JTS Plans Major Redesign Of Its Campus


Making good on expansion plans announced last year, the Jewish Theological Seminary has completed a $96 million deal to sell a portion of its Morningside Heights campus and build a state-of-the-art library, performance center, residence hall and conference facilities.

“This signifies that JTS, as a training ground for Jewish leadership, can reimagine our campus as we boldly invest in our future,” Chancellor Arnold Eisen told The Jewish Week. He said the reinvestment in the campus would better serve the needs of the students at the Conservative seminary as well as allow for “deeper collaboration with our neighbors, our city, and with individuals and communities around the world.”

The sale of a plot of land on the eastern edge of the campus, which includes the current library and an off-campus residence hall, to Savanna, a local real estate investment and development firm, will allow JTS to fund the ambitious plan.

The centerpiece of the project is the library, which will house a world-class Judaica collection including rare books and sacred scrolls that will not only be available to scholars but will also be on public display.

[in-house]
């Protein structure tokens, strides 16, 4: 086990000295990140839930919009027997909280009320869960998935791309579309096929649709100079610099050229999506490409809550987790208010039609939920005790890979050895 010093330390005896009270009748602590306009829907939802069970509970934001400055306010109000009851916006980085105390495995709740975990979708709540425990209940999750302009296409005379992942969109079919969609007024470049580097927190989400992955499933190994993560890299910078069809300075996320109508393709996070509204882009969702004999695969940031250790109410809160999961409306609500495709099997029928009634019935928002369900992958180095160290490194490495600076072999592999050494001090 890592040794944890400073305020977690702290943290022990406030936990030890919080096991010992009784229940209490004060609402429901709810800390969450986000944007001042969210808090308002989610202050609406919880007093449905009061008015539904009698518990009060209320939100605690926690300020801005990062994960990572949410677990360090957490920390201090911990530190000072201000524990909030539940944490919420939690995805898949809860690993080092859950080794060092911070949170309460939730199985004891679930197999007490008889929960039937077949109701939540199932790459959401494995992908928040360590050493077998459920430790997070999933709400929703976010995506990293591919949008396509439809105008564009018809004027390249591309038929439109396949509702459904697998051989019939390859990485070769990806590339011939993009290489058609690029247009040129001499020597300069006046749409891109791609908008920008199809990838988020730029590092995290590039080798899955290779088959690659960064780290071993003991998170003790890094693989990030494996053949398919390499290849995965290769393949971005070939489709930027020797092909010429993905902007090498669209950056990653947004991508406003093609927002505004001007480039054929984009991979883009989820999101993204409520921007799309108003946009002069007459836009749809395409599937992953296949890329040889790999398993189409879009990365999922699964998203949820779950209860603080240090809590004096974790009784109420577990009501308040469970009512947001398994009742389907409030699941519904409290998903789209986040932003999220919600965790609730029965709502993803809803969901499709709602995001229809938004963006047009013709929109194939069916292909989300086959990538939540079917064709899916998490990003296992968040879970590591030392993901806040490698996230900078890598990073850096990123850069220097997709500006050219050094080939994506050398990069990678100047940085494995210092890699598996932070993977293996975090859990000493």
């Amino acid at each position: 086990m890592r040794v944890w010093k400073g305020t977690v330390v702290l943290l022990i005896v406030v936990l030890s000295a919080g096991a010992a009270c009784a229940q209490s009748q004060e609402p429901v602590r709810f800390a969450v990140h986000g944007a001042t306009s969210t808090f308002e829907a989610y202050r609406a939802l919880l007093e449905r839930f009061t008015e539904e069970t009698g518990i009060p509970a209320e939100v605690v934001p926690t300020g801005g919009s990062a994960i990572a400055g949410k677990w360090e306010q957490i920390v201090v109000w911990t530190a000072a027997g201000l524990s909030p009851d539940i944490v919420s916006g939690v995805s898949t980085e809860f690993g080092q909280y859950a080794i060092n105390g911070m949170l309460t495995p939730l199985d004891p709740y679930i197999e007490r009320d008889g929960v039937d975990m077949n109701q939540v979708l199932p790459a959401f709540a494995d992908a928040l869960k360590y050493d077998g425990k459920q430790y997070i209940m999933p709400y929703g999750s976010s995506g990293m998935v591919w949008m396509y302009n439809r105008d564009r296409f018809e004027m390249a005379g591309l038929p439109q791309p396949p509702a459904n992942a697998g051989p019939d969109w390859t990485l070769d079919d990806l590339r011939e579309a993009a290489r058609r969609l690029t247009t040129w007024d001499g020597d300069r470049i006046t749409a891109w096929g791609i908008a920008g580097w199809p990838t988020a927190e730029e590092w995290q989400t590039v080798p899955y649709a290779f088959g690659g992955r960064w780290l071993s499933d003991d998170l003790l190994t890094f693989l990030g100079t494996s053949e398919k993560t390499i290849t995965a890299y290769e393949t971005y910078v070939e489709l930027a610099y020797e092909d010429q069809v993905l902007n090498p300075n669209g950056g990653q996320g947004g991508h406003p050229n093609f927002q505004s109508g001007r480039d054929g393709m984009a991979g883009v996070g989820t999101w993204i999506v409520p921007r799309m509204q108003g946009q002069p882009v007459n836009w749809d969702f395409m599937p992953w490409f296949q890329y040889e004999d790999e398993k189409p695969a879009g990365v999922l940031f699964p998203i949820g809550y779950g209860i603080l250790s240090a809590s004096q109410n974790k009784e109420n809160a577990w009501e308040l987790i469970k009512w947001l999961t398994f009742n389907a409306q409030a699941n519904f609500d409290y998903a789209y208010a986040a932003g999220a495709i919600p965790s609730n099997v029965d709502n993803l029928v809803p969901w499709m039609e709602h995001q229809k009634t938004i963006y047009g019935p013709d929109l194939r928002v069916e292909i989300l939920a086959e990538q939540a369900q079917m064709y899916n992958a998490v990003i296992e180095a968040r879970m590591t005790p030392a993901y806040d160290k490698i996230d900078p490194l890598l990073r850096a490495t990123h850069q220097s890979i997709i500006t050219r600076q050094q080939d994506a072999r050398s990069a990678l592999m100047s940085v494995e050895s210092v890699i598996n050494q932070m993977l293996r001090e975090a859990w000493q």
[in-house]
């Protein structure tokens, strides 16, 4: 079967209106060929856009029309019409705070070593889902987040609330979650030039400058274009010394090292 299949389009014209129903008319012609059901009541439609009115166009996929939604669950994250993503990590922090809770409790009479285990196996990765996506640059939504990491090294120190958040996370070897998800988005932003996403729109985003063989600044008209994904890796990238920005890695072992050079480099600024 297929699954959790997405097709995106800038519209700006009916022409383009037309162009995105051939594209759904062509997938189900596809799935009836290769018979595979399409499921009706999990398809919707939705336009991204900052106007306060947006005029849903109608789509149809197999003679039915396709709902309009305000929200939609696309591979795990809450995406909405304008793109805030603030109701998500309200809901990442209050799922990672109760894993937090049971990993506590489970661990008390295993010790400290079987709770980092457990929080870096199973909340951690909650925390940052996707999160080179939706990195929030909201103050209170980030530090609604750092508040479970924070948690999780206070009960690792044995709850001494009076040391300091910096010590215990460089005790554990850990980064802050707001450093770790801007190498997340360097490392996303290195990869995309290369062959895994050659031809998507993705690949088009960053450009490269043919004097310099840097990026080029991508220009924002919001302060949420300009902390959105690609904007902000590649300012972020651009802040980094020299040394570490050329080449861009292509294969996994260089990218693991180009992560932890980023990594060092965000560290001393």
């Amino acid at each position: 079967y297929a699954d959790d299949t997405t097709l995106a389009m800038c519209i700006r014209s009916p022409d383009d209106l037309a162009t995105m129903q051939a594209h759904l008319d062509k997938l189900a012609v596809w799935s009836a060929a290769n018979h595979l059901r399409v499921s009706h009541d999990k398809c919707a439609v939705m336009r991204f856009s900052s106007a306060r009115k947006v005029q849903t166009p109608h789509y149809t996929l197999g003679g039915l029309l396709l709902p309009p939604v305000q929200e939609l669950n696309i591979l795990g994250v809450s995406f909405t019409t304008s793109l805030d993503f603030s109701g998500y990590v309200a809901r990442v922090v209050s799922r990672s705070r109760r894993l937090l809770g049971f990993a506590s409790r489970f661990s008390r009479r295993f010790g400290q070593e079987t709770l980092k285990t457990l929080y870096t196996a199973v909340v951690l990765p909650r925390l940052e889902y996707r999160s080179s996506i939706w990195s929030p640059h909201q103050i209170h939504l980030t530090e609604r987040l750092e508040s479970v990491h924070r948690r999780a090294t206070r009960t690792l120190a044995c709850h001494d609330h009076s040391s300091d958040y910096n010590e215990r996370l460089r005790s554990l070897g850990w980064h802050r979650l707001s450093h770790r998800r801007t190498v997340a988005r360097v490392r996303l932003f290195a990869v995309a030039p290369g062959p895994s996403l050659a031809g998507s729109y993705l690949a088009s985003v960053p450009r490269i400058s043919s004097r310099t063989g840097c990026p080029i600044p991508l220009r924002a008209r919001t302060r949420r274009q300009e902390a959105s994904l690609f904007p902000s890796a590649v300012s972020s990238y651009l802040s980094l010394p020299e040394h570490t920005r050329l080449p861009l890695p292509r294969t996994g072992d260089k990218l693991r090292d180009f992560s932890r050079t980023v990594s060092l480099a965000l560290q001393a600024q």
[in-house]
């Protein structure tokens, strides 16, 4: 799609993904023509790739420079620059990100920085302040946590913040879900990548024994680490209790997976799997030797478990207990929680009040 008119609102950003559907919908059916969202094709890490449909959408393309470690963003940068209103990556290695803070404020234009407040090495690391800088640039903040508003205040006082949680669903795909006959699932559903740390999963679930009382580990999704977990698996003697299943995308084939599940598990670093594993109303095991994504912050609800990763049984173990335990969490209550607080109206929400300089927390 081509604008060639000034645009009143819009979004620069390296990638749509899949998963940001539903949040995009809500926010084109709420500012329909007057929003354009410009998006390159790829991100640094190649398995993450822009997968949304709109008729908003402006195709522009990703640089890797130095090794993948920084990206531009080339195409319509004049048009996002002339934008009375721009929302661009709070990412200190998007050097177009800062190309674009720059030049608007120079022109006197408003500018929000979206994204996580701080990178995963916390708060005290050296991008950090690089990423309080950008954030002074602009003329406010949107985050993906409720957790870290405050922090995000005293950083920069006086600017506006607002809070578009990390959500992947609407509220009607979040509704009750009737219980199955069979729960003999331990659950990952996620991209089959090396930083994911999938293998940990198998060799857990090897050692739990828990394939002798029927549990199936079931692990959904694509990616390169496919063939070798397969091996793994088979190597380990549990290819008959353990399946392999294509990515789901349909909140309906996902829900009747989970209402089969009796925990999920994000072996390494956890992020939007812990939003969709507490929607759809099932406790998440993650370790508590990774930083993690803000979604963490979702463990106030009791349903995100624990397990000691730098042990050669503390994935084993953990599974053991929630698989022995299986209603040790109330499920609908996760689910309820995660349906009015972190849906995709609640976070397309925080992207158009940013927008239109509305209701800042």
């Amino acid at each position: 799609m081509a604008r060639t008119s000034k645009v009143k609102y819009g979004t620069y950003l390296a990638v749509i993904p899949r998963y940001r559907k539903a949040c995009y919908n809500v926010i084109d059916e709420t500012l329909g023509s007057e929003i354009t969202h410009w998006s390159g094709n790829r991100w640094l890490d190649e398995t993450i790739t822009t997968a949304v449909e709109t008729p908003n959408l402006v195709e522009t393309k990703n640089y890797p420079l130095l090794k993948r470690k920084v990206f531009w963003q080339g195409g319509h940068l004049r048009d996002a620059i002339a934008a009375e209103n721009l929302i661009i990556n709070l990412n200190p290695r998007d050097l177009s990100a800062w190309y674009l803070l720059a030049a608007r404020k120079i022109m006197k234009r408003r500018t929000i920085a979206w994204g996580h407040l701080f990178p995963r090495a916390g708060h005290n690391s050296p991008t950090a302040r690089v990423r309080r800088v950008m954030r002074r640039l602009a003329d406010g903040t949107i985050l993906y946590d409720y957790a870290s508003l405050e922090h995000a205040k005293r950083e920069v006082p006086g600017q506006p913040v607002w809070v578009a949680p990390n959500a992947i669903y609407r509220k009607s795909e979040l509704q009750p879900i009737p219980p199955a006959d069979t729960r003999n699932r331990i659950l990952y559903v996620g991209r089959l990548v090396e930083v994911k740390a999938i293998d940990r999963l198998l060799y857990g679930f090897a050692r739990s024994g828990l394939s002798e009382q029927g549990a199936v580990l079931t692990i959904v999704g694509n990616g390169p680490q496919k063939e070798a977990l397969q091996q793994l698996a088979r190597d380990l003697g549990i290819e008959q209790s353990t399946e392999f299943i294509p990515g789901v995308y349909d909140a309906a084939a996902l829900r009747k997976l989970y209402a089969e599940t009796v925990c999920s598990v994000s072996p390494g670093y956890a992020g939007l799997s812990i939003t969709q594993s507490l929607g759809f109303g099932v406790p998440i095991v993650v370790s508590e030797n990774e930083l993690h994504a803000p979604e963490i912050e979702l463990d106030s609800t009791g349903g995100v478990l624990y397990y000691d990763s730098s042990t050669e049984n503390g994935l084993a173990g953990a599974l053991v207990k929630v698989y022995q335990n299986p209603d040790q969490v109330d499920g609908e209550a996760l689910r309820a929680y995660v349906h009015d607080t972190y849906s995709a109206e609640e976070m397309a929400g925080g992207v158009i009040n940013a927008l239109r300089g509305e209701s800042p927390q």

In addition, through international conferences, advanced technology and a focus on the arts, the 30-year-old institution intends to broaden the reach of the seminary.

“We want to bring people to JTS and bring JTS to the world,” Eisen said. “In embarking on this mission we can better prepare leaders for the American Jewish community.”

JTS has engaged architects Tod Williams and Billie Tsien, who have designed projects at Lincoln Center, the Barnes Foundation in Philadelphia and elsewhere.

Eisen and Marc Gary, executive vice chancellor, emphasized that for more than a year, students, faculty and lay leaders have been involved in plans for the new project. The new dormitory will house about 150 students in single and double rooms.

JTS has about 500 full-time students, 1,700 adult learners, hundreds of alumni participating in continuing education programs, and tens of thousands of people taking part in their online learning programs, according to a school official.

During construction, which calls for the demolition of the current library, built in the 1970s, up to 12,000 books will be housed on the seventh floor of the school’s main building. The rare book collection will be kept off-site but retrievable within a day.

Demolition will occur over the summer and early fall, with construction following. The project is scheduled for completion in time for the 2019 fall semester.

Savanna plans to build a 250,000-square-foot residential building at 122nd Street, between Broadway and Amsterdam Avenue.